Article Text

Original research
Understanding Australian general practice patients’ decisions to deprescribe antidepressants in the WiserAD trial: a realist informed approach
  1. Amy Coe,
  2. Jane Gunn,
  3. Zoe Allnutt,
  4. Catherine Kaylor-Hughes
  1. Department of General Practice and Primary Care, The University of Melbourne, Carlton, Victoria, Australia
  1. Correspondence to Ms Amy Coe; amy.coe{at}


Objectives To evaluate how an approach to antidepressant deprescribing works, for whom, and in what contexts by (1) examining the experiences and perceptions of the approach for antidepressant users, (2) identifying the mechanisms of the approach and (3) describing what contexts are associated with antidepressant tapering.

Design This mixed methods study was informed by the principles of realist evaluation and was conducted in the first 3 months of participation in the WiserAD randomised control trial.

Setting General practice, Victoria, Australia.

Participants 13 antidepressant users from general practice participating in the WiserAD trial for antidepressant deprescribing.

Intervention A patient-facing, web-based structured support tool that consists of a personalised tapering schedule, an action plan for managing withdrawal symptoms, a daily mood, sleep and activity tracker and mental health nurse support.

Primary/secondary outcome measures The outcomes of the study were revealed on data analysis as per a realist evaluation approach which tests and refines an initial programme theory.

Results The contexts of learnt coping skills, knowledge and perceptions of antidepressants and feeling well were evident. Outcomes were intention to commence, initiation of deprescribing and successful completion of deprescribing. Key mechanisms for antidepressant deprescribing were (1) initiation of the deprescribing discussion; (2) patient self-efficacy; (3) provision of structured guidance; (4) coaching; (5) mood, sleep and activity tracking and (6) feelings of safety during the tapering period.

Conclusions The WiserAD approach to antidepressant deprescribing supported participants to commence and/or complete tapering. The refined programme theory presents the WiserAD pragmatic framework for the application of antidepressant deprescribing in clinical practice.

Trial registration number NCT05355025; ACTRN12622000567729; ISRCTN11562922; Pre-results.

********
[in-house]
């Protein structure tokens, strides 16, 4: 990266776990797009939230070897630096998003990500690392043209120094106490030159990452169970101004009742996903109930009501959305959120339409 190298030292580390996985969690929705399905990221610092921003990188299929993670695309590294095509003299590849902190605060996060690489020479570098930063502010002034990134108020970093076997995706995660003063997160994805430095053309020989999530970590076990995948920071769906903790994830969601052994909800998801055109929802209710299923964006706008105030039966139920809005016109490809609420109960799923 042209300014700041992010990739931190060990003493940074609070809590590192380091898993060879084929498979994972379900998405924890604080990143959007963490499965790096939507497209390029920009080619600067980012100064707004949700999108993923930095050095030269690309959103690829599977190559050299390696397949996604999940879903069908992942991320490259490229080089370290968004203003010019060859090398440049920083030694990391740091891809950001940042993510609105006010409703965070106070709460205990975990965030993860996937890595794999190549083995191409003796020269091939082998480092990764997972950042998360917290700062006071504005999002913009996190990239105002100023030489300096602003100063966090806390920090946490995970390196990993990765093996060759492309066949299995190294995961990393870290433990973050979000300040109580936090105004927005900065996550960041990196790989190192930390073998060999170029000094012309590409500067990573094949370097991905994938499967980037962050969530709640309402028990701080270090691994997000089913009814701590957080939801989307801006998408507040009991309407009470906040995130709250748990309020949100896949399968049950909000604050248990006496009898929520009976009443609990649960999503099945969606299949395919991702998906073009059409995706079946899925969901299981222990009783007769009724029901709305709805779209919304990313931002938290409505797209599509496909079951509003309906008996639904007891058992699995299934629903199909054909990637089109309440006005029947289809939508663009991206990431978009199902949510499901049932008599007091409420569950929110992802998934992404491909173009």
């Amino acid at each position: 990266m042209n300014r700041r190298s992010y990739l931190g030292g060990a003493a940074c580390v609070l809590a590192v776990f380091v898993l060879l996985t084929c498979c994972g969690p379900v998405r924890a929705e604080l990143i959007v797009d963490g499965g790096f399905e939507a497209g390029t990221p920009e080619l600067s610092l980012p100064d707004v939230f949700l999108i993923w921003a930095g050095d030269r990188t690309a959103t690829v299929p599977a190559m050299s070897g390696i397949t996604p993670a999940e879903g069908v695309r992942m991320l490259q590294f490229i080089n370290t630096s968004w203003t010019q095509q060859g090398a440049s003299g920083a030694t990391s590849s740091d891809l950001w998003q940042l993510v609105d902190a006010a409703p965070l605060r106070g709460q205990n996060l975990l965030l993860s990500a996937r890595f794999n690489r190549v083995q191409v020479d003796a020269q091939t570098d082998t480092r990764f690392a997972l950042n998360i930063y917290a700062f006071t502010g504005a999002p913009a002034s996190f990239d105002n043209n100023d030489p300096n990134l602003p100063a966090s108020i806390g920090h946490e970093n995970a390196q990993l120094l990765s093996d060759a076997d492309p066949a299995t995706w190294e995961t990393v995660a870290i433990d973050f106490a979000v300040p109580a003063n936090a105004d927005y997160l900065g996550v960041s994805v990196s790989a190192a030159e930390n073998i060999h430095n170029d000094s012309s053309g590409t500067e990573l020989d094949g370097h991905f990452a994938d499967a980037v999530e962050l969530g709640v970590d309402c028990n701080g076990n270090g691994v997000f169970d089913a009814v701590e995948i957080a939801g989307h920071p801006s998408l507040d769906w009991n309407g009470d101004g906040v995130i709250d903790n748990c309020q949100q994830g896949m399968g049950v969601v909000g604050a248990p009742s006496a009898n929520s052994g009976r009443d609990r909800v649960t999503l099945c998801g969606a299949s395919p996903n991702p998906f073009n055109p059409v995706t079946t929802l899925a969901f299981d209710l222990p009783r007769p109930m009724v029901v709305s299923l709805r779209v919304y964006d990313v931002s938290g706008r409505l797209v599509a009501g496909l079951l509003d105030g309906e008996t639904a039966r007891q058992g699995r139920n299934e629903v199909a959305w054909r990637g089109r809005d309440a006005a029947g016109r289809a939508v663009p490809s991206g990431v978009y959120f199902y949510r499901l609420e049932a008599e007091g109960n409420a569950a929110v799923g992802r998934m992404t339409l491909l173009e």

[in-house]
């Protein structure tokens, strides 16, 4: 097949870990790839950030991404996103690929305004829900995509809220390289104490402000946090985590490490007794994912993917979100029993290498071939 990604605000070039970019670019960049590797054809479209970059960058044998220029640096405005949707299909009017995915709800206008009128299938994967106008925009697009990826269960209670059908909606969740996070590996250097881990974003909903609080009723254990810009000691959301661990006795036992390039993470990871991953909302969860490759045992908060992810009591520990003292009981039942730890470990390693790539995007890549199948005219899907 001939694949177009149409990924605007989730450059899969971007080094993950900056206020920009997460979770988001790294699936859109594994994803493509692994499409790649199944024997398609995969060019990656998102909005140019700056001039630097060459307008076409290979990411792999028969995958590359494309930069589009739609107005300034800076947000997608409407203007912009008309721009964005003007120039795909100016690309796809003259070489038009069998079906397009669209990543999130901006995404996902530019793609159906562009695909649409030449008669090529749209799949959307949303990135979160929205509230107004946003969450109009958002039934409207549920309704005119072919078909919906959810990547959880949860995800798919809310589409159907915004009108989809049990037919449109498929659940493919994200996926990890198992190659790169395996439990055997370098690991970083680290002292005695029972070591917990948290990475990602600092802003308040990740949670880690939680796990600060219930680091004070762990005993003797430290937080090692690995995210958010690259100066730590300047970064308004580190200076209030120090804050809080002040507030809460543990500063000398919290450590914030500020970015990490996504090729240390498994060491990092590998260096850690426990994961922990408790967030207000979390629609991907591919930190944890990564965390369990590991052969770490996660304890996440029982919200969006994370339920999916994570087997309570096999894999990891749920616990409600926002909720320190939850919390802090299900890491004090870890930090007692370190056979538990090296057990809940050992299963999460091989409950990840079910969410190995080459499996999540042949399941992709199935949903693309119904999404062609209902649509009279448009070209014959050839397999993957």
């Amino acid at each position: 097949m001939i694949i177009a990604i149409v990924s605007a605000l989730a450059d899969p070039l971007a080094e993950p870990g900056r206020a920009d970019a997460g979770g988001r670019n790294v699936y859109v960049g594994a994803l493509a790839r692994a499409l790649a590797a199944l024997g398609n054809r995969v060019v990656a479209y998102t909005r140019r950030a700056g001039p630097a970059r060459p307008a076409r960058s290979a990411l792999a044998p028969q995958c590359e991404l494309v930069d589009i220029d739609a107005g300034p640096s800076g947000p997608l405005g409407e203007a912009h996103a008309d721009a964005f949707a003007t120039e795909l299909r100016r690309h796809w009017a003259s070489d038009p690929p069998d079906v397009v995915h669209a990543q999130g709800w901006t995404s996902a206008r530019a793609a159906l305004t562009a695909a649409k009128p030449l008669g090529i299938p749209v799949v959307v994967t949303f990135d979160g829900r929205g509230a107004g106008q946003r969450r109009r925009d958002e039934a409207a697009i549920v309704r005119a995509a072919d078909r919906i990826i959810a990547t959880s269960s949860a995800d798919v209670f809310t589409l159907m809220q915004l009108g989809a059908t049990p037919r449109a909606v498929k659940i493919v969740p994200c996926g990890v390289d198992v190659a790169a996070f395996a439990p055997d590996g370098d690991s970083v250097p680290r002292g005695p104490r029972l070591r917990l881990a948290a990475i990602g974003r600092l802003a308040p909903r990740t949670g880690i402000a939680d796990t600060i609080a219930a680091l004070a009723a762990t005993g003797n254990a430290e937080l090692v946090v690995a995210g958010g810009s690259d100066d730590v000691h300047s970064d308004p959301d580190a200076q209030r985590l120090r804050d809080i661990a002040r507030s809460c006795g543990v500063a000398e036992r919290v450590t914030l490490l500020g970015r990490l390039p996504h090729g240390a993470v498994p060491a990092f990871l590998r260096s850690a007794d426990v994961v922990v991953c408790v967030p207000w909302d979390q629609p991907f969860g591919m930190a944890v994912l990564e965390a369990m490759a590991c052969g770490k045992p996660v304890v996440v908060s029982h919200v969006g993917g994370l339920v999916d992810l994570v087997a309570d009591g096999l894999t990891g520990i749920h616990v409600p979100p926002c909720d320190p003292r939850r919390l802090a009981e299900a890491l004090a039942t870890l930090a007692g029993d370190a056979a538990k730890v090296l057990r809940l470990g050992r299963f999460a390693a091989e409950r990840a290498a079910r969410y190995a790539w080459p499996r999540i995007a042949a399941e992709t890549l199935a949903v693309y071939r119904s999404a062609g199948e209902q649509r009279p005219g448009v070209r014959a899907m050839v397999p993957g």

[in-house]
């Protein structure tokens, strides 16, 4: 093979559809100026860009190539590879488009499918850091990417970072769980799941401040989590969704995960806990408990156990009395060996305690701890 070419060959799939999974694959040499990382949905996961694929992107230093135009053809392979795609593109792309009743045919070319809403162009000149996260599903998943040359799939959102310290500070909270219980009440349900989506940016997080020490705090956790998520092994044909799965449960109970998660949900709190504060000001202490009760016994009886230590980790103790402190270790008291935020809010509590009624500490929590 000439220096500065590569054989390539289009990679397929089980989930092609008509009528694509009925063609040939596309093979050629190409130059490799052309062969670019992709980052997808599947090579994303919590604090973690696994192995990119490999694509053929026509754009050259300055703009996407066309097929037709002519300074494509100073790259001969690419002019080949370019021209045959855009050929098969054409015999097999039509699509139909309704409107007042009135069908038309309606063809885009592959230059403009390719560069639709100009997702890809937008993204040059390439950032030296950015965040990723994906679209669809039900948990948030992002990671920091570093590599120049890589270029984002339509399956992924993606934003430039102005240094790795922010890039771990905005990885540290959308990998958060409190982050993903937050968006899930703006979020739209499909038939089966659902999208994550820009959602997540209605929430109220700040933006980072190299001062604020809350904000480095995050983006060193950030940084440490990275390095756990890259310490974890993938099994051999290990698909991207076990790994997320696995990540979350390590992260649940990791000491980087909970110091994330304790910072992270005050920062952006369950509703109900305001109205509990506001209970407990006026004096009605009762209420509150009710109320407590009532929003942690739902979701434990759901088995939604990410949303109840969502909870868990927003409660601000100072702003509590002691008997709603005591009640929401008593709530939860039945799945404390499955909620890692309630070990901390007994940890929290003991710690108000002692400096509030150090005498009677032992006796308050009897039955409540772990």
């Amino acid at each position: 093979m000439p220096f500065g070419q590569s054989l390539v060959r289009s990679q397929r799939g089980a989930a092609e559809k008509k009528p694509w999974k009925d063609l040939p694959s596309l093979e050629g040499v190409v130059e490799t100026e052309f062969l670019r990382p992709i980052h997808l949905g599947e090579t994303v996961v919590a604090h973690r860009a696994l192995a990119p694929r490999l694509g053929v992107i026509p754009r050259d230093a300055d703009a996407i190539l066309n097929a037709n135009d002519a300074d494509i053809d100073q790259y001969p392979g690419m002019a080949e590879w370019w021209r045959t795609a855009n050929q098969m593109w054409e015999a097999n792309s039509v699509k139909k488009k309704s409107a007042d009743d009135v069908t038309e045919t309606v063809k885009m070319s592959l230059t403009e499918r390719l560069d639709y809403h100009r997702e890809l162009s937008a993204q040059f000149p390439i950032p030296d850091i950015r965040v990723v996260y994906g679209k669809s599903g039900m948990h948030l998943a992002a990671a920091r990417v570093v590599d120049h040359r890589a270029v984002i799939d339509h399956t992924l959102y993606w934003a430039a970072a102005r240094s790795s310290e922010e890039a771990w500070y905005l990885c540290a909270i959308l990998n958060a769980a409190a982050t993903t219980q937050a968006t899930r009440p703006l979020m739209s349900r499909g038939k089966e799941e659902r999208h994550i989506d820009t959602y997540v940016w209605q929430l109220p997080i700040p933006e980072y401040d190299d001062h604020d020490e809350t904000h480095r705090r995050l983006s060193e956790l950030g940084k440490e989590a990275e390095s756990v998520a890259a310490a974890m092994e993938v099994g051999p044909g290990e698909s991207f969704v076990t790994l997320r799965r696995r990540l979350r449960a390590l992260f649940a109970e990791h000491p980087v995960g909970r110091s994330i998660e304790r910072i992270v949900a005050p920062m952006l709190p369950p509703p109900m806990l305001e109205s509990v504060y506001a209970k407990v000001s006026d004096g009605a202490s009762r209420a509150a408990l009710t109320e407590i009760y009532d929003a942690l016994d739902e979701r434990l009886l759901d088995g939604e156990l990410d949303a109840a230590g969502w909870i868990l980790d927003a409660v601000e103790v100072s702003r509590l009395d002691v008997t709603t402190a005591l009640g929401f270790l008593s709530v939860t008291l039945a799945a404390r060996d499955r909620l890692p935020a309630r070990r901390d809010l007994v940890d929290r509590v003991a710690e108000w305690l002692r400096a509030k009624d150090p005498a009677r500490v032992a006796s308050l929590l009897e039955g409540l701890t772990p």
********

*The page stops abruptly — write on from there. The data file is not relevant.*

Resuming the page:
• Primary Health Care
  • Depression & mood disorders
  • Patient-Centred Care

Data availability statement

No data are available. The data are not publicly available to protect the privacy of research participants who have also not provided consent for the public sharing of their data.

This is an open access article distributed in accordance with the Creative Commons Attribution Non Commercial (CC BY-NC 4.0) license, which permits others to distribute, remix, adapt, build upon this work non-commercially, and license their derivative works on different terms, provided the original work is properly cited, appropriate credit is given, any changes made indicated, and the use is non-commercial. See:

Statistics from

Request Permissions

If you wish to reuse any or all of this article please use the link below which will take you to the Copyright Clearance Center’s RightsLink service. You will be able to get a quick price and instant permission to reuse the content in many different ways.


  • Narrative-style interviews elicited rich responses about a complex clinical process for patients.

  • This study was informed by the principles of realist evaluation with adaptations of the methodological approach made to suit the nature of the randomised control trial.

  • The study was conducted in the early stages of a clinical trial with a small sample size.


Antidepressants are the first-line treatment for ‘more severe’ depression and have been shown to be effective in this population.1 2 Current treatment guidelines recommend that treatment continues for 6–12 months after remission of symptoms;2 3 however, 30%–50% antidepressant users may be continuing treatment long-term (>12 months) without experiencing clinical benefit.4 It has been suggested that long-term and unnecessary antidepressant use is contributing to the rapid increase in the rate of antidepressant prescriptions in some countries over the last 30 years.5 6 Long-term antidepressant use may place some at unnecessary risk of experiencing adverse side effects including increased risk of cardiovascular disease,7 emotional blunting,8 and gastrointestinal upset (nausea, constipation and bleeding).9 10